Fresh water is one of the rarest resources on Earth and yet it can still be found for free. When bottled water was introduced for the first time about fifteen years ago, I was really skeptical about whether or not it would succeed. Why would people buy bottled water if you can get drinking water for free? Who would actually pay the same amount for water as soda or juice?
Today, companies spend a lot of time and money convincing consumers to buy their water with the help of unique and beautiful bottle designs. It is often the simplicity of the design that makes it appear higher quality and more elite (for example, VOSS vs. Aquafina). As designers, should we continue to focus on improving the bottle design or do we need to instead focus on improving the condition of our tap water?
Years ago, I remember drinking the tap water from my kitchen and using the same water to cook. It never occurred to me that water would become a product that I would one day have to purchase from a store. However, as I watch and hear the news about polluted water in the rivers and lakes, I start to wonder about the quality of the water that our cities provide. I find myself now drinking filtered water from the fridge or bottled water from the stores on a regular basis.
Water pollution existed from the very beginning of civilization. However, it was not a big issue in the early development stages of cities. Today, the water pollution rate has increased dramatically with technologies that allow mass production and consumption of human goods. Also, many people have been gathering around the major cities, developing a more concentrated pollution of the water.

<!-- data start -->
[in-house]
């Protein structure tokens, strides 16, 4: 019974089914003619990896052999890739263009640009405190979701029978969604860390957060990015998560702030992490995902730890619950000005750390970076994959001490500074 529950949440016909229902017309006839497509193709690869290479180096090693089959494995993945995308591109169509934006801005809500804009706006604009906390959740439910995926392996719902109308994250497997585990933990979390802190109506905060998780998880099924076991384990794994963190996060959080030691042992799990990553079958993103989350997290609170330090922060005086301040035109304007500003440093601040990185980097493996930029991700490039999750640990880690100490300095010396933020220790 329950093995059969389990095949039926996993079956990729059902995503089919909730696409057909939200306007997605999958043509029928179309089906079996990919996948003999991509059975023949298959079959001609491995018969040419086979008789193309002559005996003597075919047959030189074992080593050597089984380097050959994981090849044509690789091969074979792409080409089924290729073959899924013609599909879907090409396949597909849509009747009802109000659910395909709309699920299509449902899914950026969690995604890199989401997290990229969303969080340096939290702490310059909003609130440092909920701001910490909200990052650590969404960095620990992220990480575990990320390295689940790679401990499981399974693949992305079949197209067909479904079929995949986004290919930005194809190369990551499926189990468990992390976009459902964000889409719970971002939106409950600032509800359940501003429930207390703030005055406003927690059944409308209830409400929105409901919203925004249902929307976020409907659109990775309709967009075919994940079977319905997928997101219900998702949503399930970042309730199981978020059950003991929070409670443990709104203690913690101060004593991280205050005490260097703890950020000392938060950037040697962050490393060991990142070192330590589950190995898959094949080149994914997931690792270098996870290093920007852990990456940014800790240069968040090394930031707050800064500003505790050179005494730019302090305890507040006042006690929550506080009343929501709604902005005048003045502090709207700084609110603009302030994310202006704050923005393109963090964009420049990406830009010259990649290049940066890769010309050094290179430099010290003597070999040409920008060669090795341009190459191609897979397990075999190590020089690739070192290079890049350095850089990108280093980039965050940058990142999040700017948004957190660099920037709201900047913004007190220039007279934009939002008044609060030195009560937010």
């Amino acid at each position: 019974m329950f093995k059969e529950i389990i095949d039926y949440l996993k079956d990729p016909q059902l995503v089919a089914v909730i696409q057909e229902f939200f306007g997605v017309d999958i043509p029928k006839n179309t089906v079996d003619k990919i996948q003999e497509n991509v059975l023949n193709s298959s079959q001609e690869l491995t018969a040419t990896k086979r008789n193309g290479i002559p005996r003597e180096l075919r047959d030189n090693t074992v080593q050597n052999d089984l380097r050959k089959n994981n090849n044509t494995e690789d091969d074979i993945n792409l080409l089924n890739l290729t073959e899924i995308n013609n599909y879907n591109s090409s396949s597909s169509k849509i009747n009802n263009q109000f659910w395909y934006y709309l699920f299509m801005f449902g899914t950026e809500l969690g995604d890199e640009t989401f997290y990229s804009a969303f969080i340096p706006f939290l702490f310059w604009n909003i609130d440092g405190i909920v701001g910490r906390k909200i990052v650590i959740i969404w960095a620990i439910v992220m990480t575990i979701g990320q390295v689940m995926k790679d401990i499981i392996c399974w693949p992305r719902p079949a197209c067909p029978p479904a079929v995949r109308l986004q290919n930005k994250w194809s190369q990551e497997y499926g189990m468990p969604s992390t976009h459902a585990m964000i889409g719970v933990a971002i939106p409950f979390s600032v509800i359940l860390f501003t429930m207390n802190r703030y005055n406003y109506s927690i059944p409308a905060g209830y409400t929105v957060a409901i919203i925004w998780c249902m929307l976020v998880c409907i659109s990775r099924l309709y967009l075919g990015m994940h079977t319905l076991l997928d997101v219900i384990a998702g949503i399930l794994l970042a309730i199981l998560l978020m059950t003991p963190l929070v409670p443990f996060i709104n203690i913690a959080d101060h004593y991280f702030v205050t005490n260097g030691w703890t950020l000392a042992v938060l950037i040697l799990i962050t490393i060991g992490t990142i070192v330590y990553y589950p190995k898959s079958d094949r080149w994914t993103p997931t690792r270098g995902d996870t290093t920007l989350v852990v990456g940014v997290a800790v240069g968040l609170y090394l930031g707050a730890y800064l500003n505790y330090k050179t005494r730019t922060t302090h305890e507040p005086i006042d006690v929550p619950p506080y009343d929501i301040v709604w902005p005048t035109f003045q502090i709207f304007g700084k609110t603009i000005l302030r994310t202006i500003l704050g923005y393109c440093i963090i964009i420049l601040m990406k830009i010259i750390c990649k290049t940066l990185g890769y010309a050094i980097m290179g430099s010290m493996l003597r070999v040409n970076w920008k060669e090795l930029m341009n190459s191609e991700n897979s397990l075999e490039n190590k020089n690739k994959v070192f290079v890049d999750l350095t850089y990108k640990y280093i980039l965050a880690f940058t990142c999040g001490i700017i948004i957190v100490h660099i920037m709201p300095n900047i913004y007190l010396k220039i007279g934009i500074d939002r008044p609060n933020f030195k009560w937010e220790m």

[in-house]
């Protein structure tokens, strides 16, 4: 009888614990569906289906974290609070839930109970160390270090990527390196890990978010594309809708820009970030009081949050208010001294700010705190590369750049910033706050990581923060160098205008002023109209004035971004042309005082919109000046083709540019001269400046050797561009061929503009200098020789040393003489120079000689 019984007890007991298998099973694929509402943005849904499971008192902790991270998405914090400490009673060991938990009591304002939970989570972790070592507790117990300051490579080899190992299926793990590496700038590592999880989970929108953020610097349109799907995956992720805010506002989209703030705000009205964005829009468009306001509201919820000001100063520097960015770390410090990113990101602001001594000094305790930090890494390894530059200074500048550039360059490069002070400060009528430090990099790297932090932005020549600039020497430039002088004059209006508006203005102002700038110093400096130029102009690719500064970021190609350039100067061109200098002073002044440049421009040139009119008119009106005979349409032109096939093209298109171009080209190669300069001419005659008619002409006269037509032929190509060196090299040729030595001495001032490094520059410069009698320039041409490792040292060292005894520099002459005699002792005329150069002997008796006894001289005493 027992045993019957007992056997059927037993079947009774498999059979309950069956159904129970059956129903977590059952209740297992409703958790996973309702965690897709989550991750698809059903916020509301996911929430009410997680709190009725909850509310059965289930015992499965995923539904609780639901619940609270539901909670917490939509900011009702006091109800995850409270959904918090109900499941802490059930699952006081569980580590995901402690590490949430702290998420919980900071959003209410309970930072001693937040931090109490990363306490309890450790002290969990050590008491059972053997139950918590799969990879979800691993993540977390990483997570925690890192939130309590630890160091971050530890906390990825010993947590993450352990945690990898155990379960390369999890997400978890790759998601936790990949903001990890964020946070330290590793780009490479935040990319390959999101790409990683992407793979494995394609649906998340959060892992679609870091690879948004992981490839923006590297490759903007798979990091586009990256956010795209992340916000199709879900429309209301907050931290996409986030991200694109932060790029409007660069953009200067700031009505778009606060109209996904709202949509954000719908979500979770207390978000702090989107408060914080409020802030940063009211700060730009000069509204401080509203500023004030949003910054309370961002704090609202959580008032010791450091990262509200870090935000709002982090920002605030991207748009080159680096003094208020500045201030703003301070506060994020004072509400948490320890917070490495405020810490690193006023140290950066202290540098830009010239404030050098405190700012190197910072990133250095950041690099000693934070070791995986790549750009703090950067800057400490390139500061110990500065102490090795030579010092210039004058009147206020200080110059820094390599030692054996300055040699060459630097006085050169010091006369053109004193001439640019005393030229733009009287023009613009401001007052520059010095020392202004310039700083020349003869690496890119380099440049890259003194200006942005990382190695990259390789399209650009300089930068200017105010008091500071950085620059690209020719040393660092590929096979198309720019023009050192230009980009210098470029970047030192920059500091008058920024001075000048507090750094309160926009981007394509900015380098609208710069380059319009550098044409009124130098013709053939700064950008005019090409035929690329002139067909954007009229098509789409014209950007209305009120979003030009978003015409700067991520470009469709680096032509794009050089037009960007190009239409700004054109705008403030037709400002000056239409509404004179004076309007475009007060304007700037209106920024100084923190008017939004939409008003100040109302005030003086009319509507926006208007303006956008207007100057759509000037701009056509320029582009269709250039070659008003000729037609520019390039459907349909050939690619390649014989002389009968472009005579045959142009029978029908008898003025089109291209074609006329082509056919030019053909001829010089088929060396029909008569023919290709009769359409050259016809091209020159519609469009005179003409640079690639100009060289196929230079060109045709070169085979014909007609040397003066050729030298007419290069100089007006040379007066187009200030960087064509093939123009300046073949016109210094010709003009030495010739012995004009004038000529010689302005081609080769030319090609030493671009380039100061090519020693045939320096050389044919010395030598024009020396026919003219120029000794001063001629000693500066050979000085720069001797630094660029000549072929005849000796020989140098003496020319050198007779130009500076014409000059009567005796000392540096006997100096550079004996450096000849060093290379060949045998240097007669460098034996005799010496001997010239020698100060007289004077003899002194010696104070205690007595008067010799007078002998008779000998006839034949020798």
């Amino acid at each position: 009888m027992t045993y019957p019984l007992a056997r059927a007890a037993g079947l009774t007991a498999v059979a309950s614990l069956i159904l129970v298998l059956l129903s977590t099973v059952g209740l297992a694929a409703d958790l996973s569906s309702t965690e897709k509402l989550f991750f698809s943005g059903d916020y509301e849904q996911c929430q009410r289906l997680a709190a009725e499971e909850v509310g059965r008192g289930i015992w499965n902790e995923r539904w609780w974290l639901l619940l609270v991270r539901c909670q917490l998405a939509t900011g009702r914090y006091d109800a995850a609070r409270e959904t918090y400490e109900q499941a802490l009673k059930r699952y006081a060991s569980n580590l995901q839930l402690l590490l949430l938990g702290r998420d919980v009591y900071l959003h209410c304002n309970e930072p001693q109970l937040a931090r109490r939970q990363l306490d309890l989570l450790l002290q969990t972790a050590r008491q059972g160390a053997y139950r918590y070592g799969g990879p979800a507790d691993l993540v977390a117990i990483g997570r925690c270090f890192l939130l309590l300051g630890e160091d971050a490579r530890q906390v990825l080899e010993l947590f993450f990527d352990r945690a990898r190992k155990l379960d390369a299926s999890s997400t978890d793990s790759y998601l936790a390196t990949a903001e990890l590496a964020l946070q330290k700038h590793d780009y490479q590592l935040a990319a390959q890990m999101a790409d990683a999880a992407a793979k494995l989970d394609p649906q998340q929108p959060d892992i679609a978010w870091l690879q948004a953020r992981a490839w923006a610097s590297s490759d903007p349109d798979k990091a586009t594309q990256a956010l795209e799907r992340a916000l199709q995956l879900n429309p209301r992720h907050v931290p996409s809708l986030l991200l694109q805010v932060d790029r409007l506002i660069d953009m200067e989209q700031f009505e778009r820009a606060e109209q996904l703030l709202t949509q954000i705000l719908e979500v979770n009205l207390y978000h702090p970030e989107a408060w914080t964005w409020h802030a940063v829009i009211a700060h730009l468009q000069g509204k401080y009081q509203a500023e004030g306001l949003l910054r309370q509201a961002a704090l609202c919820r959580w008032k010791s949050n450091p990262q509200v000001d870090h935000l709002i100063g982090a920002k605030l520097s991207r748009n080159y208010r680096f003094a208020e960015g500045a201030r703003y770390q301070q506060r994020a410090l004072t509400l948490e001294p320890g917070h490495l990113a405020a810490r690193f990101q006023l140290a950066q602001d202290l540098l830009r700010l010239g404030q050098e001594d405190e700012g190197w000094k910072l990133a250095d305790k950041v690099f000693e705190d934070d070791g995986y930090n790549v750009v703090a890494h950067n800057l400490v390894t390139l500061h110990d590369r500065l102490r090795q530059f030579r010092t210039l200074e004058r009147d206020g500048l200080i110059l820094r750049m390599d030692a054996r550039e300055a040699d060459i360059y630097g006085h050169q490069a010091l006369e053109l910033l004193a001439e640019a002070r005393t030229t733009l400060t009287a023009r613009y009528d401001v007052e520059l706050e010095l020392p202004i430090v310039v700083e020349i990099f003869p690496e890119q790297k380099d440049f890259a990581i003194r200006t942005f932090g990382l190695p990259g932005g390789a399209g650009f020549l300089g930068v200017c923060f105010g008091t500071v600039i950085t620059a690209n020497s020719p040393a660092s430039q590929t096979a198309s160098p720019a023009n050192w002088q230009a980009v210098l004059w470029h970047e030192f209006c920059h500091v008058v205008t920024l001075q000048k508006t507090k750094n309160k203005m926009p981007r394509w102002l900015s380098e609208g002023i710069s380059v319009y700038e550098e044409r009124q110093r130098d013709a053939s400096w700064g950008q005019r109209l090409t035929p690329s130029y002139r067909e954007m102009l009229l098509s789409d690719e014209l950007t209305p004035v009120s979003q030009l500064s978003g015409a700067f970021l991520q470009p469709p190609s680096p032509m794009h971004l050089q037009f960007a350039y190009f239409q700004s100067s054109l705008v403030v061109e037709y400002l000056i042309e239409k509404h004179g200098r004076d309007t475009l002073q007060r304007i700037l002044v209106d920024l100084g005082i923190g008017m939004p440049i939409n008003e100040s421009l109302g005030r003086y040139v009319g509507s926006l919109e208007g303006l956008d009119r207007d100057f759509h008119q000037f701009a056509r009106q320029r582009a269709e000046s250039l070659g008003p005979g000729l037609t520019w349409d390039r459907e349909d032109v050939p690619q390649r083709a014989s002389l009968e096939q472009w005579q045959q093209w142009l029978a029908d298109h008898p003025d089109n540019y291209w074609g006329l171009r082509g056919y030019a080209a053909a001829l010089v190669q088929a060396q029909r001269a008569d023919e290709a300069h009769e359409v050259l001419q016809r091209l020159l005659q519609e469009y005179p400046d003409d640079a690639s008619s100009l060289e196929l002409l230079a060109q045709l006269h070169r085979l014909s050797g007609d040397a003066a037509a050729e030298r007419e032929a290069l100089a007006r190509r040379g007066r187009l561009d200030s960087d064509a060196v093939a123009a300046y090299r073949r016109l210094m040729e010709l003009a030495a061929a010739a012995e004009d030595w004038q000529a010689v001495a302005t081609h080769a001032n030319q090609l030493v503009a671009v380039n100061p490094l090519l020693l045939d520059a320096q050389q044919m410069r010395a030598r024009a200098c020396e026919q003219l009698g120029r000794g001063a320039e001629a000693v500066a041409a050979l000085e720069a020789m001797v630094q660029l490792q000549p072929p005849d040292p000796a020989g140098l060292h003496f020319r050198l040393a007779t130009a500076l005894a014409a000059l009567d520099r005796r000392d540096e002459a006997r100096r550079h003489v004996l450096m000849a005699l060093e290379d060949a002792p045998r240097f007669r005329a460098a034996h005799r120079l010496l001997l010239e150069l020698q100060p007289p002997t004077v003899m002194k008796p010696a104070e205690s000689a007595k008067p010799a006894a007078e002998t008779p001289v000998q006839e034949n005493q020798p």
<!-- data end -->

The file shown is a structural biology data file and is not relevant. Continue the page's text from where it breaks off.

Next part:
Designers have developed various water-purifying devices to aid in providing cleaner water for people to drink. However, it does not solve the fundamental issue – fresh water is scarce in today’s world.
How can we, as designers, help solve this problem that we all are facing, so our future generation can enjoy the same beautiful nature that we all have? Our design principle is about solving problems and making products that better someone’s life. I believe the right solution is not in selling fresh water in beautiful bottles, but in discovering how we can make natural water more clean and safe to drink. For some examples of water-purifying devices in the developing world, check out an article here.
Written by: TJ Kim, Director of New Product Development, Beyond Design, Inc.